Census tables were published in 2004 (for the 2001 census). Census taking had become desk work, thanks to the use of registers (e.g. the Municipal Records Database). No more enumerators going out into the streets, no more need to bother citizens or stick a stamp. Individuals were unrecognisable, non-response was zero, and the numbers were - as always - unsuspicious.

CBS had gained access to those registers thanks to the new Act governing the Central Bureau of Statistics and the Central Commission for Statistics (1996), albeit under strict conditions. The resulting System of Social Statistical Datasets (SSB) became the source for all censuses published from 2001 onwards.

Access to all registers

The 2001 virtual census was conducted using data from these registers combined with sample survey data. By far most of the data came from the municipal population registers on 1 January 2001. Supplementary data were drawn from the SSB (employees and self-employed, commuter journeys), labour force survey (occupation and education level), housing register and housing demand survey (housing data), employment and wages survey, and jobs dataset.
Forty tables were published, 28 with national data and 12 with regional data at COROP (NUTS 3) and municipal level. Thirty of these tables contained population, education, occupation and industry data. Eight tables covered housing and two covered commuting from home to work and vice versa.

Homeless persons also included

CBS was able to cover nearly all groups in the country, even the homeless – the classic example of a forgotten group. Many homeless people are also recorded in registers: lists of people staying in day and in night shelters (source: Federatie Opvang), homeless substance abusers in the National Alcohol and Drugs Information System, and persons with no fixed address according to a decree under the Work and Social Assistance Act (WWB). Naturally, these data were all collected in compliance with official data protection regulations.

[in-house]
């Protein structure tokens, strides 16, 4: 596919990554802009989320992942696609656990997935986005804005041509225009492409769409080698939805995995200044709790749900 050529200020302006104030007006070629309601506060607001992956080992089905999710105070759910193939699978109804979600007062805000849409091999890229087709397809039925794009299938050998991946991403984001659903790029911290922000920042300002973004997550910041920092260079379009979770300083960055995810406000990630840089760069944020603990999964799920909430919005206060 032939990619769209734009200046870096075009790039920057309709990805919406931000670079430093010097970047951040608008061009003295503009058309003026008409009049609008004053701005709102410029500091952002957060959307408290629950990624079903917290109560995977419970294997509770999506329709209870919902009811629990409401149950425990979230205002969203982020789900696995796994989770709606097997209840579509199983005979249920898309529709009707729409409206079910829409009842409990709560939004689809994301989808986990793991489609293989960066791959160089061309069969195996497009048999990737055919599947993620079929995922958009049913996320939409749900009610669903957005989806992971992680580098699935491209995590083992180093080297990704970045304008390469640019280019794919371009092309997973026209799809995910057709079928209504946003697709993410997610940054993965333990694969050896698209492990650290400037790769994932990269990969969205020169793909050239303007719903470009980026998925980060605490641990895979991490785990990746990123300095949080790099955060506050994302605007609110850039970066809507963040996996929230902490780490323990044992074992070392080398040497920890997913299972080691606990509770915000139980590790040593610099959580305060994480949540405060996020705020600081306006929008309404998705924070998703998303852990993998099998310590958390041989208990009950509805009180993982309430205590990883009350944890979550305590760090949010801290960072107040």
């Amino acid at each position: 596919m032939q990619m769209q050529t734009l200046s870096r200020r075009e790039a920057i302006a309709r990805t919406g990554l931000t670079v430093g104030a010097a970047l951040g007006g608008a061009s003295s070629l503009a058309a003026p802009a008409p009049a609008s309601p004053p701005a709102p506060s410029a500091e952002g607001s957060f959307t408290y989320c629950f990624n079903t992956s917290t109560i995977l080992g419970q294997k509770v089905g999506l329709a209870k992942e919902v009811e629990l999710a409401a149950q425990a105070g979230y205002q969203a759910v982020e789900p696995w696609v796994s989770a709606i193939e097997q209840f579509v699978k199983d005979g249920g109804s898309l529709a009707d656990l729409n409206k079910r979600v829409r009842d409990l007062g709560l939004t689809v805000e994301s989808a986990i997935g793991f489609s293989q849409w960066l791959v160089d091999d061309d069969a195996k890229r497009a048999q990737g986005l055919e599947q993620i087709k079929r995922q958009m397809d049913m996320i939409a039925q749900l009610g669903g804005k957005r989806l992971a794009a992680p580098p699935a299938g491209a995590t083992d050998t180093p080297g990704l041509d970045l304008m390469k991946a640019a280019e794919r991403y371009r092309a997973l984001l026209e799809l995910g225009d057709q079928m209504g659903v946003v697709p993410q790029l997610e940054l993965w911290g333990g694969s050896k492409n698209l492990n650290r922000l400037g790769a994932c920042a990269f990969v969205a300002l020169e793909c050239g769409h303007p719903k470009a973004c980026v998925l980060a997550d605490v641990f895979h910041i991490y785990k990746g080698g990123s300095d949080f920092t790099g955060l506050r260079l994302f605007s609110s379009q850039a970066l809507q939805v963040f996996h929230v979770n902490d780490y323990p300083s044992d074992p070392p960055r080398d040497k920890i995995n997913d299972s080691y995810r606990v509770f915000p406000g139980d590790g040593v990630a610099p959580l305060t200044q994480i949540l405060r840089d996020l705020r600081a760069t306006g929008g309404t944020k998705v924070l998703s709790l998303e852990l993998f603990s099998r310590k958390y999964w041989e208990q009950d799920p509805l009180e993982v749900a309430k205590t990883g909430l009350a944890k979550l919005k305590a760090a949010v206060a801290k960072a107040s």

Loss of detail

The virtual census cannot replace a real traditional census. Data from traditional censuses, provide extra options to examine and analyse cross links at micro and macro-level, for example in terms of income and education level of members of the same household. These analyses are not possible with virtual census data.
As data protection regulations have also become increasingly stringent, stricter statistical disclosure control and data security demands apply to the statistical production process. Table cells comprising too few persons, for example, are repressed, or the data are rounded, again resulting in loss of information. One consequence of this is that the results of recent censuses are no longer as detailed as results from traditional censuses.